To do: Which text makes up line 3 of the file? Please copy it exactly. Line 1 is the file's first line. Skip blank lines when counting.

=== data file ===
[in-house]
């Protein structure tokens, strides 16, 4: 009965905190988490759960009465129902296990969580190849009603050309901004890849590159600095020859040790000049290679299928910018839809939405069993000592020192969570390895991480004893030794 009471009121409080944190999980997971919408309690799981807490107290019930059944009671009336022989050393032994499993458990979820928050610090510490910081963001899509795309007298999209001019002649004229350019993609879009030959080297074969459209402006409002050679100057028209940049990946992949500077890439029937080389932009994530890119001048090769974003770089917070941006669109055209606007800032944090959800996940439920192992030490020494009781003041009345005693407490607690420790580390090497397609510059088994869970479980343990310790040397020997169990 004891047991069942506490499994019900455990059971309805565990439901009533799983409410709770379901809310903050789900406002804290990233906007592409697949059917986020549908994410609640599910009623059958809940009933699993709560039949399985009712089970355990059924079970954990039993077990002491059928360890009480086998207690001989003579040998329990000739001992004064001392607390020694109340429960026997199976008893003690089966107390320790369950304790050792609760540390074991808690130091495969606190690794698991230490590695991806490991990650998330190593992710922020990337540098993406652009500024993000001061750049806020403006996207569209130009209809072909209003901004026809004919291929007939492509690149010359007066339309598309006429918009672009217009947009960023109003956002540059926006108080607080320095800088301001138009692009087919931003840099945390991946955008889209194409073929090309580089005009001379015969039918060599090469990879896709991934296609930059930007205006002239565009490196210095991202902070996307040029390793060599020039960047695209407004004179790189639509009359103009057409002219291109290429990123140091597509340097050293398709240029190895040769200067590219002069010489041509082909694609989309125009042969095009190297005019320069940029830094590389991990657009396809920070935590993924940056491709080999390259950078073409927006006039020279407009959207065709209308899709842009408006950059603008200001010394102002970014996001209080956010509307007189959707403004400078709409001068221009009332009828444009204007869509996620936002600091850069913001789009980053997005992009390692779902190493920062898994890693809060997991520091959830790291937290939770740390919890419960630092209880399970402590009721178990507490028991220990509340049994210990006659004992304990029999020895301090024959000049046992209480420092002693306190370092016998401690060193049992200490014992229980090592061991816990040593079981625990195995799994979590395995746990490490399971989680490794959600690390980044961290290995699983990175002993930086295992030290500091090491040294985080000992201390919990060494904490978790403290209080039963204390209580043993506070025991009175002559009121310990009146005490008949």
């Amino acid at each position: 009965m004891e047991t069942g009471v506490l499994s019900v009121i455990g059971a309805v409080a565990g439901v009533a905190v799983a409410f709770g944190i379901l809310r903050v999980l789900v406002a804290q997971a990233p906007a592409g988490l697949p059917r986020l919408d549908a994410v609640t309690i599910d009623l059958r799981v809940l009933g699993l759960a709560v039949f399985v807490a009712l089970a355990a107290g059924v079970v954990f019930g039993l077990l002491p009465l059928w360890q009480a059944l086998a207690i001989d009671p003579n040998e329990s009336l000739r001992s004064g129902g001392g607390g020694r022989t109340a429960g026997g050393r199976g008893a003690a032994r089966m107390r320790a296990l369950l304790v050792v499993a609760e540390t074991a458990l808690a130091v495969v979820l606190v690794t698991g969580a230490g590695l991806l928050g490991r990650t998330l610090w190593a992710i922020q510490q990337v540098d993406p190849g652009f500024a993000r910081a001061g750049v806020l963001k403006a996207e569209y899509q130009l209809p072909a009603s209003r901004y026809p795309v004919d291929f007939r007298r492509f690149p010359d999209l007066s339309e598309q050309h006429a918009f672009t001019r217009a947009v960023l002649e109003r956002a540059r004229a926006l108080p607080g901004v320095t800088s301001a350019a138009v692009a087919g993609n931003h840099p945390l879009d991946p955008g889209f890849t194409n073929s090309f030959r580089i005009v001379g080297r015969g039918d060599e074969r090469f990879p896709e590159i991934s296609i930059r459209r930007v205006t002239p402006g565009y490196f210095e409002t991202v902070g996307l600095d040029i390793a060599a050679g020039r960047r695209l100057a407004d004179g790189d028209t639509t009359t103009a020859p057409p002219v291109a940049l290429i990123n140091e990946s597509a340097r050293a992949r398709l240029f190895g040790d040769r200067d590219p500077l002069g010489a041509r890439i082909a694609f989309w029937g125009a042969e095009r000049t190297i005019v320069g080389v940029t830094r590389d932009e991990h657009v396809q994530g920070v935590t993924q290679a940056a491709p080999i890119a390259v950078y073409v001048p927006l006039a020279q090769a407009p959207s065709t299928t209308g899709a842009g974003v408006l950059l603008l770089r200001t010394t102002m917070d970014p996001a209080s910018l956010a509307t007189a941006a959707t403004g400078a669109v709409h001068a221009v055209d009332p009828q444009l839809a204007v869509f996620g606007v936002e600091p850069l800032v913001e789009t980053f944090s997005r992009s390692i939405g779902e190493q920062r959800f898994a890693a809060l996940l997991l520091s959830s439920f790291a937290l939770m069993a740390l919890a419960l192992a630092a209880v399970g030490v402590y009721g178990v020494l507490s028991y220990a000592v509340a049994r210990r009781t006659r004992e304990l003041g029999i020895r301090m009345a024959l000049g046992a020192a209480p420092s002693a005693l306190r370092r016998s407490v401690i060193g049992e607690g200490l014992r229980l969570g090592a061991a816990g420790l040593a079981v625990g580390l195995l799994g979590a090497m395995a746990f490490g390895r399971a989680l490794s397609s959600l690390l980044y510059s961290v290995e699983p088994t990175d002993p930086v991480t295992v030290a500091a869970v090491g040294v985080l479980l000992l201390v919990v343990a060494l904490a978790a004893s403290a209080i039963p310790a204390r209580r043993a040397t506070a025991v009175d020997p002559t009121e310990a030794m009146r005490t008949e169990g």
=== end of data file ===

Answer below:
């Amino acid at each position: 009965m004891e047991t069942g009471v506490l499994s019900v009121i455990g059971a309805v409080a565990g439901v009533a905190v799983a409410f709770g944190i379901l809310r903050v999980l789900v406002a804290q997971a990233p906007a592409g988490l697949p059917r986020l919408d549908a994410v609640t309690i599910d009623l059958r799981v809940l009933g699993l759960a709560v039949f399985v807490a009712l089970a355990a107290g059924v079970v954990f019930g039993l077990l002491p009465l059928w360890q009480a059944l086998a207690i001989d009671p003579n040998e329990s009336l000739r001992s004064g129902g001392g607390g020694r022989t109340a429960g026997g050393r199976g008893a003690a032994r089966m107390r320790a296990l369950l304790v050792v499993a609760e540390t074991a458990l808690a130091v495969v979820l606190v690794t698991g969580a230490g590695l991806l928050g490991r990650t998330l610090w190593a992710i922020q510490q990337v540098d993406p190849g652009f500024a993000r910081a001061g750049v806020l963001k403006a996207e569209y899509q130009l209809p072909a009603s209003r901004y026809p795309v004919d291929f007939r007298r492509f690149p010359d999209l007066s339309e598309q050309h006429a918009f672009t001019r217009a947009v960023l002649e109003r956002a540059r004229a926006l108080p607080g901004v320095t800088s301001a350019a138009v692009a087919g993609n931003h840099p945390l879009d991946p955008g889209f890849t194409n073929s090309f030959r580089i005009v001379g080297r015969g039918d060599e074969r090469f990879p896709e590159i991934s296609i930059r459209r930007v205006t002239p402006g565009y490196f210095e409002t991202v902070g996307l600095d040029i390793a060599a050679g020039r960047r695209l100057a407004d004179g790189d028209t639509t009359t103009a020859p057409p002219v291109a940049l290429i990123n140091e990946s597509a340097r050293a992949r398709l240029f190895g040790d040769r200067d590219p500077l002069g010489a041509r890439i082909a694609f989309w029937g125009a042969e095009r000049t190297i005019v320069g080389v940029t830094r590389d932009e991990h657009v396809q994530g920070v935590t993924q290679a940056a491709p080999i890119a390259v950078y073409v001048p927006l006039a020279q090769a407009p959207s065709t299928t209308g899709a842009g974003v408006l950059l603008l770089r200001t010394t102002m917070d970014p996001a209080s910018l956010a509307t007189a941006a959707t403004g400078a669109v709409h001068a221009v055209d009332p009828q444009l839809a204007v869509f996620g606007v936002e600091p850069l800032v913001e789009t980053f944090s997005r992009s390692i939405g779902e190493q920062r959800f898994a890693a809060l996940l997991l520091s959830s439920f790291a937290l939770m069993a740390l919890a419960l192992a630092a209880v399970g030490v402590y009721g178990v020494l507490s028991y220990a000592v509340a049994r210990r009781t006659r004992e304990l003041g029999i020895r301090m009345a024959l000049g046992a020192a209480p420092s002693a005693l306190r370092r016998s407490v401690i060193g049992e607690g200490l014992r229980l969570g090592a061991a816990g420790l040593a079981v625990g580390l195995l799994g979590a090497m395995a746990f490490g390895r399971a989680l490794s397609s959600l690390l980044y510059s961290v290995e699983p088994t990175d002993p930086v991480t295992v030290a500091a869970v090491g040294v985080l479980l000992l201390v919990v343990a060494l904490a978790a004893s403290a209080i039963p310790a204390r209580r043993a040397t506070a025991v009175d020997p002559t009121e310990a030794m009146r005490t008949e169990g």